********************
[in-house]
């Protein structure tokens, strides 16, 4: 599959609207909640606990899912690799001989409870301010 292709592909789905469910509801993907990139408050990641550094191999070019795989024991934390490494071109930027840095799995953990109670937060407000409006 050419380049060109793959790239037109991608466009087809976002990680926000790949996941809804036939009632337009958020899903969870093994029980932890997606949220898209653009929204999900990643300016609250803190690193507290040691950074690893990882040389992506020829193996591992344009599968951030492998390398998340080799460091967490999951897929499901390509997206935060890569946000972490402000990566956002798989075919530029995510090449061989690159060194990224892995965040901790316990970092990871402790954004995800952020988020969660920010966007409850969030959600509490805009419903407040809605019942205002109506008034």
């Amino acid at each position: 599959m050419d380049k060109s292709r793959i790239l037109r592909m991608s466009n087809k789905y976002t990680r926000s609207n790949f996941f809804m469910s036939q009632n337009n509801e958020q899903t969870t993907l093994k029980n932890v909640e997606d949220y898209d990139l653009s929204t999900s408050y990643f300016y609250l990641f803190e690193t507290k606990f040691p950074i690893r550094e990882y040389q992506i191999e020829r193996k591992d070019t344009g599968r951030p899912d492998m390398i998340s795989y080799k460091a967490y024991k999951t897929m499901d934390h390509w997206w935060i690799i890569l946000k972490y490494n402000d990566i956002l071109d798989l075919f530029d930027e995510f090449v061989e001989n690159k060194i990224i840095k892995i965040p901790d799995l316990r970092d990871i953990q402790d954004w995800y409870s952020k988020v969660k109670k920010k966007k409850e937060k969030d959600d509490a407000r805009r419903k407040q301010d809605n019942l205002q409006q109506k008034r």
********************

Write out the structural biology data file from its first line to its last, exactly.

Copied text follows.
[in-house]
């Protein structure tokens, strides 16, 4: 599959609207909640606990899912690799001989409870301010 292709592909789905469910509801993907990139408050990641550094191999070019795989024991934390490494071109930027840095799995953990109670937060407000409006 050419380049060109793959790239037109991608466009087809976002990680926000790949996941809804036939009632337009958020899903969870093994029980932890997606949220898209653009929204999900990643300016609250803190690193507290040691950074690893990882040389992506020829193996591992344009599968951030492998390398998340080799460091967490999951897929499901390509997206935060890569946000972490402000990566956002798989075919530029995510090449061989690159060194990224892995965040901790316990970092990871402790954004995800952020988020969660920010966007409850969030959600509490805009419903407040809605019942205002109506008034």
């Amino acid at each position: 599959m050419d380049k060109s292709r793959i790239l037109r592909m991608s466009n087809k789905y976002t990680r926000s609207n790949f996941f809804m469910s036939q009632n337009n509801e958020q899903t969870t993907l093994k029980n932890v909640e997606d949220y898209d990139l653009s929204t999900s408050y990643f300016y609250l990641f803190e690193t507290k606990f040691p950074i690893r550094e990882y040389q992506i191999e020829r193996k591992d070019t344009g599968r951030p899912d492998m390398i998340s795989y080799k460091a967490y024991k999951t897929m499901d934390h390509w997206w935060i690799i890569l946000k972490y490494n402000d990566i956002l071109d798989l075919f530029d930027e995510f090449v061989e001989n690159k060194i990224i840095k892995i965040p901790d799995l316990r970092d990871i953990q402790d954004w995800y409870s952020k988020v969660k109670k920010k966007k409850e937060k969030d959600d509490a407000r805009r419903k407040q301010d809605n019942l205002q409006q109506k008034r």